David Spreen is a historian of modern Germany with research interests in the inter-/transnational entanglements of decolonization, the global Cold War, and the broad social and cultural transformations of the postcolonial period. He received his Ph.D. from the University of Michigan in 2019 and joins Harvard from Berlin, where he was a Postdoctoral Fellow in the Berlin Program for Advanced German and European Studies at the Freie Universität. His current book project explores the impact of decolonization on cultures of radical protest—Maoism in particular—in divided Germany. The project follows people's movements and collaborations across national borders as well as the North/South and East/West divides. It demonstrates that “German” Maoism in the 1970s was a profoundly transnational phenomenon—involving exchange students and workers from Iran, Palestine, Turkey, and Southern Africa in activism across the two Germanies, Europe, Africa, Asia, and the Americas. However, as the book shows, the traces of this multi-ethnic Left have been systematically obscured not just by the memory literature of former activists but by the very way archives about the postwar Left have been constructed.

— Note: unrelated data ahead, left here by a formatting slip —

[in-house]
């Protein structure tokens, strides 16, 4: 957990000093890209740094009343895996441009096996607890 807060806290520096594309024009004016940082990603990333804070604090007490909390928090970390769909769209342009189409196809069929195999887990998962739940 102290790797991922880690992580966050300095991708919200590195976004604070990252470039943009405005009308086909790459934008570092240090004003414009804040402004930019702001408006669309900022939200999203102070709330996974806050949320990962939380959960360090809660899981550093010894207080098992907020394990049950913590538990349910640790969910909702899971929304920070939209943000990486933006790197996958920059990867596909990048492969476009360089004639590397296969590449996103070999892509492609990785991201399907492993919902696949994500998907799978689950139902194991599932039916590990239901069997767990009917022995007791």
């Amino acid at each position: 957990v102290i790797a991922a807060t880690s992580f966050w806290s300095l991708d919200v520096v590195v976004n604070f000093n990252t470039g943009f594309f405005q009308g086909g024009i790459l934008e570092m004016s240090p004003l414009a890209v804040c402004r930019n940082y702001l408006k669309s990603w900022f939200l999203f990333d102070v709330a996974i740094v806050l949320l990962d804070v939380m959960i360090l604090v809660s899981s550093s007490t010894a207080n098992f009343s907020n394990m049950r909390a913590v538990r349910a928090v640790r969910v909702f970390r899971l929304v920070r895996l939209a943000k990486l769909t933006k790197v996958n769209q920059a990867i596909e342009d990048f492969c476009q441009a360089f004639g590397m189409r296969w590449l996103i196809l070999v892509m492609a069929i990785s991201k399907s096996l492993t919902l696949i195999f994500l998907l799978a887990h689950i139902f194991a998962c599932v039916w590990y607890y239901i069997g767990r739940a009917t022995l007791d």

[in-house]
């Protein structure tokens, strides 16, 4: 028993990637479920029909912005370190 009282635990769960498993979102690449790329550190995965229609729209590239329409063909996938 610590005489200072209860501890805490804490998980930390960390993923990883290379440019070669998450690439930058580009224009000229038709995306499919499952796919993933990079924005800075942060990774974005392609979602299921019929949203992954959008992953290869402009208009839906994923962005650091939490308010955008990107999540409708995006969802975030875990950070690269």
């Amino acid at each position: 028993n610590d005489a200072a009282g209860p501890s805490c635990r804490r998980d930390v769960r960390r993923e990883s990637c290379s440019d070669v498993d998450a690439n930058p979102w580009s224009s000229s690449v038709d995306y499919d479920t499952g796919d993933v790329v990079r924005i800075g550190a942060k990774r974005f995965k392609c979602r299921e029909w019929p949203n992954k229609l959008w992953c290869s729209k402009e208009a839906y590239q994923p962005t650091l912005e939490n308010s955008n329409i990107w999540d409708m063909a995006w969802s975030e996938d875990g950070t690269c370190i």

Students working broadly in German and European history or with research interests in the histories of decolonization, the global Cold War, political violence, or the history of the Left should feel free to reach out either to consult via email or set up a zoom call.
Beginning in July 2022, he will join the faculty of the department as an Assistant Professor of History.
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